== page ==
Osaka is the second largest city in Japan after Tokyo, and has made its way to almost every traveller’s bucket list. It is also affectionately known as the Kitchen of Japan.
You have seen many guides and lists on things to do when in Tokyo, but what about Osaka? If you have yet to visit Osaka or need a reason to, this will help you out and convince you to visit the wondrous Japanese city.
Here is your definitive guide to 13 Things Every First-Timer Should Do While In Osaka.
Osaka is affectionately known as the “Kitchen of Japan”, and with this title, it only means that every meal at the Japanese city will be a good meal. There are no lack of options when dining at Osaka – from street snacks to fast meals at local eateries to a gastronomical display of kappo – and it is impossible to run out of ideas on what to eat because whether you are craving for an okonomiyaki or you need a bowl of piping hot ramen on a cold winter night, Osaka will feed you well.
Prior to our trip, we heard so much about how no one comes back from Osaka skinny, and while that thought did sound a little threatening, we knew we were going to love it. And indeed, we did! Friends and locals shared their favourites and go-to places with us, and we have compiled this Osaka food guide for your easy reference so that you will never have a bad meal at Osaka.
Cafes, local eateries, ramen parlours, sushi bars, exquisite dining in aristocratic ryoteis… you name it, Osaka has it. Enjoy feasting your way through the Kitchen of Japan!
When visitors go to Japan, Tokyo is often the top of the list. In fact, majority of the most-visited destinations in the country are in the capital. Osaka, in comparison, is often neglected and it is a shame because there are so many things to see and do there.
For those of you who don’t know, Osaka is known as the food kitchen of Japan. From michelin starred restaurants, new dining concepts and delicious cheap eats, Osaka is a haven for food lovers. When visiting the city, you cannot leave without eating the top 3 street food that originated from Osaka – Kushikatsu, Takoyaki and Okonomiyaki.
If we tell you there is a kind of fried food that you can eat a lot without feeling sick from the grease, will you jump in joy? And if we top that up with Japanese beer, will life be a bed of roses?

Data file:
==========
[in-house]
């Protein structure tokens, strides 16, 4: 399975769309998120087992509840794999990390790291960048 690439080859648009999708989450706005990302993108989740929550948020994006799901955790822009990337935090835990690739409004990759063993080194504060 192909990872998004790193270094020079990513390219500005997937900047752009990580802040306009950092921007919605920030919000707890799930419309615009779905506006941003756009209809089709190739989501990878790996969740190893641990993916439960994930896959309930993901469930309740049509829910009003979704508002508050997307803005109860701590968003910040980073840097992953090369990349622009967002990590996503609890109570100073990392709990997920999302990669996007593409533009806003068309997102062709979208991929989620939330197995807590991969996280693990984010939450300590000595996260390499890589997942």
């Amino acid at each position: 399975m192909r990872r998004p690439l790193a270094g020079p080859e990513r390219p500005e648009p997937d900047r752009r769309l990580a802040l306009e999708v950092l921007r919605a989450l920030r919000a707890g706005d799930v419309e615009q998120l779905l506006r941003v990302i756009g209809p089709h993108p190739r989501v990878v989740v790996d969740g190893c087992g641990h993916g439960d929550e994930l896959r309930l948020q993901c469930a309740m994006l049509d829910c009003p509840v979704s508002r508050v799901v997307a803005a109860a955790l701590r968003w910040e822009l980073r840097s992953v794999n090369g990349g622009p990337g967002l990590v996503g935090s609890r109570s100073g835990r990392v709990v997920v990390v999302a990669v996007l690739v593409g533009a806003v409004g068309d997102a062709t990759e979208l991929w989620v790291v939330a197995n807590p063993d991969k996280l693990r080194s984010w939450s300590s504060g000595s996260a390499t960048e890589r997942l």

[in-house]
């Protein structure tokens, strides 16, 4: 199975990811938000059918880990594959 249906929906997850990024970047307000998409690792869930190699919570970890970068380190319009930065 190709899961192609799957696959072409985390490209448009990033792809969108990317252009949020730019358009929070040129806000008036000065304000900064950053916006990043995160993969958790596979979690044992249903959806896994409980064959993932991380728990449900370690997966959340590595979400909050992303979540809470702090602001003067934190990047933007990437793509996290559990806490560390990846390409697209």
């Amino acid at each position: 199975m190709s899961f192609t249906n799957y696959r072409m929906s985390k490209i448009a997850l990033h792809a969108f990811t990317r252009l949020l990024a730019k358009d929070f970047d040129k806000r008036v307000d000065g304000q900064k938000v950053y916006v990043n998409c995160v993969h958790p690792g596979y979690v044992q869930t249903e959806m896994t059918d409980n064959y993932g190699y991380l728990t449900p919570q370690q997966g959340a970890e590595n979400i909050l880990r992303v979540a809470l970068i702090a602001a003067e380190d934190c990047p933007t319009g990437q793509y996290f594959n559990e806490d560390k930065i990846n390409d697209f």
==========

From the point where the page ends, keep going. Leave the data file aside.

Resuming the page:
Now, please do yourselves that favour and go to Osaka for Kushikatsu. If the Japanese term is baffling, well – think skewers of all sorts, coated with light batter, then deep fried to something even lovelier than golden brown. And we swear it is not like your usual fried food that is always overly oily and sickeningly fatty. Okay, we cannot promise it is not fattening but if you want to do fried food, do it in an enjoyable way, yes?
Kushikatsu is famous in Osaka and is known to be one of the identities of that city’s food scene. A typical outlet is usually simple and fuss-free, and usually nothing else but skewers and drinks. You have your chicken and beef, vegetables like brinjal and capsicums, eggs and mushrooms… and the list goes on. Almost anything that can be skewed will taste awesome. Even better when downed with a glass of icy cold beer.
Daruma is a popular chain in Osaka and every branch is always packed with loyal patrons – locals and tourists alike. Nothing too fanciful about the place, just your regular fast food lookalike, with a team of exuberant youngsters, and a fuss-free ordering and serving system that is quite an eye-opener for first-timers. Well, actually, the technology in Japan is eye-opening to say the least, and the world should be inspired.
When we learnt that we were headed to Osaka, we asked ourselves, “what must we eat?”
Because Osaka is affectionately known as the Kitchen of Japan, and the Osakans worship their washoku (Japanese cuisine) – the ones who prepare dedicate their lives to perfecting the dishes they lay out on the table; the ones who savour spend their time learning and understanding every history and style of the different kinds of washoku. It is almost like a religion for Japanese (and quite possibly people from all over the world) to live and breathe the art of washoku.
So when we say ‘eat’, it is in every way an artistic indulgence, one that has us completely enveloped in the soul of Japanese expressions. The chefs pay so much attention to every step of the preparation and presentation, and there are always rich histories behind every style of dining; ingredients used are very much based on seasons, and the style of cooking has their own stories to tell too.
All that intrigue to speak about, but for now, we will begin with kappo – the definition of Osaka’s culinary glory. Like how Kyoto has its kaiseki, Osaka takes pride in their cutting and cooking, hence making up the word ‘kappo’. But do not be intimidated by the language if you do not understand, because if any, it is really a very affectionate way of dining.